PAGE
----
Vail Daily column: Keep Colorado Local effort important to small businesses
I like beer. I especially like Colorado beer, and I’m afraid the success of microbreweries throughout Colorado (as well as local wineries, craft distilleries and locally owned liquor stores) is being put at risk.
What could possibly derail the massive growth of craft beer, wine and spirits we’ve seen in Colorado? Colorado, after all, has a vibrant entrepreneurial culture that allows small businesses to flourish. Coloradans like our local products, and we like our hometown brews; craft beer leaders including New Belgium Brewery, Avery and Oskar Blues call Colorado home, and closer to home here in the Vail Valley, we’re fortunate to have Crazy Mountain Brewing Co., Bonfire Brewery, Vail Brewing Co. and 7 Hermits.
Colorado’s local culture and craft beer momentum seemingly can’t be stopped. Recent expansions in Denver (Crazy Mountain Brewing), Littleton (Breckenridge Brewery), Boulder (Avery) and more show the economic impacts of local breweries. This demand is driven by consumer desire for local products, and is supported by locally owned and operated liquor stores providing shelf space for new, emerging breweries.
However, a proposed change in Colorado’s liquor laws could easily deteriorate the success of small, locally owned liquor stores by allowing chain stores to circumvent current law by selling full-strength beer.
Specifically, grocery and convenience stores (headquartered out-of-state) have put forward plans which would more than double the number of retail outlets selling beer and wine (and they haven’t ruled out including spirits). This proposed rule change would also make grocery and convenience stores the only outlets that could:
• Own multiple liquor licenses.
• Sell food, gas, guns and other non-liquor items alongside alcohol.
• Ignore limits on how close liquor can be sold to schools.
• Employ under-age clerks.
These are significant changes to the current level playing field, where one owner equals one liquor license. The proposed change would mean grocery and convenience stores have unique and significant advantages over Colorado’s 1,600 independent liquor stores. These independent liquor stores are in many ways the unsung heroes of the craft beverage industry — providing access and promotion to new local products, and they play a vital role in helping breweries and craft distillers establish themselves.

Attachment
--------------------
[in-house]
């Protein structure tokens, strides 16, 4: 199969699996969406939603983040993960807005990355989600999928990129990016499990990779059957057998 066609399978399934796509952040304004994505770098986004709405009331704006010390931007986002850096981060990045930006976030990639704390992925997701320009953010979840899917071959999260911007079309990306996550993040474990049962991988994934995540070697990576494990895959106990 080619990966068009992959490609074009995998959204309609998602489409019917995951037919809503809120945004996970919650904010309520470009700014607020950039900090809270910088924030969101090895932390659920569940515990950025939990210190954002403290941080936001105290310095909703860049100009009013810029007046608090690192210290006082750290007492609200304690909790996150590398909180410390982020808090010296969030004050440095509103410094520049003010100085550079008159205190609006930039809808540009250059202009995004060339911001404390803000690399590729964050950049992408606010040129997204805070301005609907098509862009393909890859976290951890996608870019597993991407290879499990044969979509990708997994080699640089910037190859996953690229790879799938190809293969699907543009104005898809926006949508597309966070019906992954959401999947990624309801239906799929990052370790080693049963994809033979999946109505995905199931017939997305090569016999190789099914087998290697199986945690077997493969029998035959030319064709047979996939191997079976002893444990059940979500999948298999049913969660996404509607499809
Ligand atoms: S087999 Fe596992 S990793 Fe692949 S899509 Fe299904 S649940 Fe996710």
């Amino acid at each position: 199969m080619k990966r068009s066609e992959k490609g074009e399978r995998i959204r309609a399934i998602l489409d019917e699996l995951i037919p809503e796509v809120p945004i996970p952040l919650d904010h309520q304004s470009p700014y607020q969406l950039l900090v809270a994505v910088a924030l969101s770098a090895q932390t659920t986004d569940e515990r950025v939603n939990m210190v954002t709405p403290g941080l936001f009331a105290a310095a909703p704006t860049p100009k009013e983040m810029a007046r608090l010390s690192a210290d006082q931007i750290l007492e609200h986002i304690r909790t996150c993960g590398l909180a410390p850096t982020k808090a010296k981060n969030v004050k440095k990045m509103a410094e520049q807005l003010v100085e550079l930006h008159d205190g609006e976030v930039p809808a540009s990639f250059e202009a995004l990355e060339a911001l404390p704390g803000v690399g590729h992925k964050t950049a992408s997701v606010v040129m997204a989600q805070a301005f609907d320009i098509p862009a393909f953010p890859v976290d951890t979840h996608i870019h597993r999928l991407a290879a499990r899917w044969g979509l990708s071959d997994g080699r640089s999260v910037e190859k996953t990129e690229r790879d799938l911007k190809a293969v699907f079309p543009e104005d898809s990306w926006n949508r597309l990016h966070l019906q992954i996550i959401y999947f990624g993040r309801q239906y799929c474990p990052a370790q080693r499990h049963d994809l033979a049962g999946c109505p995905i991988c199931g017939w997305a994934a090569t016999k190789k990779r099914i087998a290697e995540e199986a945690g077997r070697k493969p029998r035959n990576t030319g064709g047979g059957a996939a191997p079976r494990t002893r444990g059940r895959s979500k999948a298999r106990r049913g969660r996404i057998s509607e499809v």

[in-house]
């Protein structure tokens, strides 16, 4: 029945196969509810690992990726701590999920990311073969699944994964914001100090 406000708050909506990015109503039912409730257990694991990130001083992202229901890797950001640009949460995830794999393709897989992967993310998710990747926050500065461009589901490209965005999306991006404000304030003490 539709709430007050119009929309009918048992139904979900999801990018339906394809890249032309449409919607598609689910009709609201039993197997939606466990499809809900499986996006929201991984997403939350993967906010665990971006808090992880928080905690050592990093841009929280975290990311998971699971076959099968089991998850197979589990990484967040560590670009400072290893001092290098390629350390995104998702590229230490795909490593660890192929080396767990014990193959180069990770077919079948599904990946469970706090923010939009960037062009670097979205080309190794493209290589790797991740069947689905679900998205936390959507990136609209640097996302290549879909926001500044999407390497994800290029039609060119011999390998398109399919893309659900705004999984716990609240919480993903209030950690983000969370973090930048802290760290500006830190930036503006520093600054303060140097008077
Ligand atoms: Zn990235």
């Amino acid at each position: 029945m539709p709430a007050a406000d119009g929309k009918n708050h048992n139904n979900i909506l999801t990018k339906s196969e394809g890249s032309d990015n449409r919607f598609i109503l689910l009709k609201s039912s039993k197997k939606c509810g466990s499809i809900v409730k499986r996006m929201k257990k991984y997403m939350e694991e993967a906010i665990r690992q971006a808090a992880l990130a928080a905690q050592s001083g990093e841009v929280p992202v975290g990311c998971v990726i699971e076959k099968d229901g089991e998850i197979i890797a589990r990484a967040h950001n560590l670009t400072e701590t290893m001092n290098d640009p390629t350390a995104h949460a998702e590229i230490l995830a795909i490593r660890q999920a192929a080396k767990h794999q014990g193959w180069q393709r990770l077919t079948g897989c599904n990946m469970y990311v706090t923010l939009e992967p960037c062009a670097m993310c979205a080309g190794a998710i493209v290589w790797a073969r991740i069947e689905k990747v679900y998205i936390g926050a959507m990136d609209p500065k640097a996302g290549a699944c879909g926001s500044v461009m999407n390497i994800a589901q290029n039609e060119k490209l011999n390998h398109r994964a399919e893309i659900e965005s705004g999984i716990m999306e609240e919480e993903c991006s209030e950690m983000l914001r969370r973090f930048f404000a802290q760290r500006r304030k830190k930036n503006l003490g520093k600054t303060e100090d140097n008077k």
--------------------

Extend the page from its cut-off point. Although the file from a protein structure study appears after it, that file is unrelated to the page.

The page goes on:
Sure, it sounds good to be able to pick up your beer while you’re shopping at the grocery store. But there’s just more to it than that. Small breweries survive and thrive because of relationships with small independent liquor stores. They’re willing to carry local beers — even the most limited-run and unique beers — which gives consumers access to them. So when local liquor stores are at risk, that means Colorado’s craft breweries, local wineries and craft distilleries are under attack, too. And, it’s not just limited to these establishments; our Colorado support of locally based products and our unique entrepreneurial culture are at risk as well.
The state legislature have regularly stood up against the corporate liquor grab that threatens local businesses and Colorado’s craft culture, which includes more than 300 craft breweries, 130 wineries and 70 distilleries. Gov. Hickenlooper, a former brewery owner, agrees and recently told the state legislature, “I think the worry is that if you have it in supermarkets, beer and wine will be the large chains will just cut deals with a few of the craft breweries, perhaps the ones owned by the larger breweries and the choice and the diversity will change dramatically.”
We all love convenience. Convenience is good, and it’s easy. Buying beer at the grocery store certainly qualifies as convenient. But the current system isn’t broke, so why fix it? I don’t think convenience is a good enough reason to risk Colorado’s craft beverage and small business culture by changing the currently equal playing field of one liquor license per owner.
Looking to stand up and support small business in the Vail Valley and throughout Colorado? When given the choice, vote to Keep Colorado Local. It’s about more than beer. It’s about supporting Colorado’s entrepreneurial culture and supporting small businesses. Learn more at KeepCoLocal.com
Chris Romer is president and CEO of Vail Valley Partnership